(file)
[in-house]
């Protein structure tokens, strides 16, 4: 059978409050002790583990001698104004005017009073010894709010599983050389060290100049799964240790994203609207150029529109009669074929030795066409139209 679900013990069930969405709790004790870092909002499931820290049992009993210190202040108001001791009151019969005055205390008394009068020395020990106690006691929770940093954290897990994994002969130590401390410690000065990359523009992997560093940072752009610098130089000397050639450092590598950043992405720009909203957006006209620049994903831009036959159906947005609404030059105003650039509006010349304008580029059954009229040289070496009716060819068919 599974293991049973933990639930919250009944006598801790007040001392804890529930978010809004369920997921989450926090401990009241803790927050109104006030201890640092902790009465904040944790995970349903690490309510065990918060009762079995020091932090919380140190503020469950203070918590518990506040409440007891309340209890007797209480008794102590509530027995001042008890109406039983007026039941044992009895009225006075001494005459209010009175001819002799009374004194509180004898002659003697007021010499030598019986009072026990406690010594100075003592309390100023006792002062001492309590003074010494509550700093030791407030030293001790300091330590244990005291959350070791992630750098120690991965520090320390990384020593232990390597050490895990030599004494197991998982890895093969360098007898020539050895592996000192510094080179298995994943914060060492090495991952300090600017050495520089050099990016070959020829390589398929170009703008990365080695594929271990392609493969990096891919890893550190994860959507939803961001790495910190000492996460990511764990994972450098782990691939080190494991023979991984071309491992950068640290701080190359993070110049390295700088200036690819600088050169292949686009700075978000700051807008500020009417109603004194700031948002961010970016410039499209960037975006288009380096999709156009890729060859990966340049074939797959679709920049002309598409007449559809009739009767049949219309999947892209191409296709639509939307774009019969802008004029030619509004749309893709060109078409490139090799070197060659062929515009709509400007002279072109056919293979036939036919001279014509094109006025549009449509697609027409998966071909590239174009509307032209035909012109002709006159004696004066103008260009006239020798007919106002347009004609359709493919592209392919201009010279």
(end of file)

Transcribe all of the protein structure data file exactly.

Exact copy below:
[in-house]
């Protein structure tokens, strides 16, 4: 059978409050002790583990001698104004005017009073010894709010599983050389060290100049799964240790994203609207150029529109009669074929030795066409139209 679900013990069930969405709790004790870092909002499931820290049992009993210190202040108001001791009151019969005055205390008394009068020395020990106690006691929770940093954290897990994994002969130590401390410690000065990359523009992997560093940072752009610098130089000397050639450092590598950043992405720009909203957006006209620049994903831009036959159906947005609404030059105003650039509006010349304008580029059954009229040289070496009716060819068919 599974293991049973933990639930919250009944006598801790007040001392804890529930978010809004369920997921989450926090401990009241803790927050109104006030201890640092902790009465904040944790995970349903690490309510065990918060009762079995020091932090919380140190503020469950203070918590518990506040409440007891309340209890007797209480008794102590509530027995001042008890109406039983007026039941044992009895009225006075001494005459209010009175001819002799009374004194509180004898002659003697007021010499030598019986009072026990406690010594100075003592309390100023006792002062001492309590003074010494509550700093030791407030030293001790300091330590244990005291959350070791992630750098120690991965520090320390990384020593232990390597050490895990030599004494197991998982890895093969360098007898020539050895592996000192510094080179298995994943914060060492090495991952300090600017050495520089050099990016070959020829390589398929170009703008990365080695594929271990392609493969990096891919890893550190994860959507939803961001790495910190000492996460990511764990994972450098782990691939080190494991023979991984071309491992950068640290701080190359993070110049390295700088200036690819600088050169292949686009700075978000700051807008500020009417109603004194700031948002961010970016410039499209960037975006288009380096999709156009890729060859990966340049074939797959679709920049002309598409007449559809009739009767049949219309999947892209191409296709639509939307774009019969802008004029030619509004749309893709060109078409490139090799070197060659062929515009709509400007002279072109056919293979036939036919001279014509094109006025549009449509697609027409998966071909590239174009509307032209035909012109002709006159004696004066103008260009006239020798007919106002347009004609359709493919592209392919201009010279």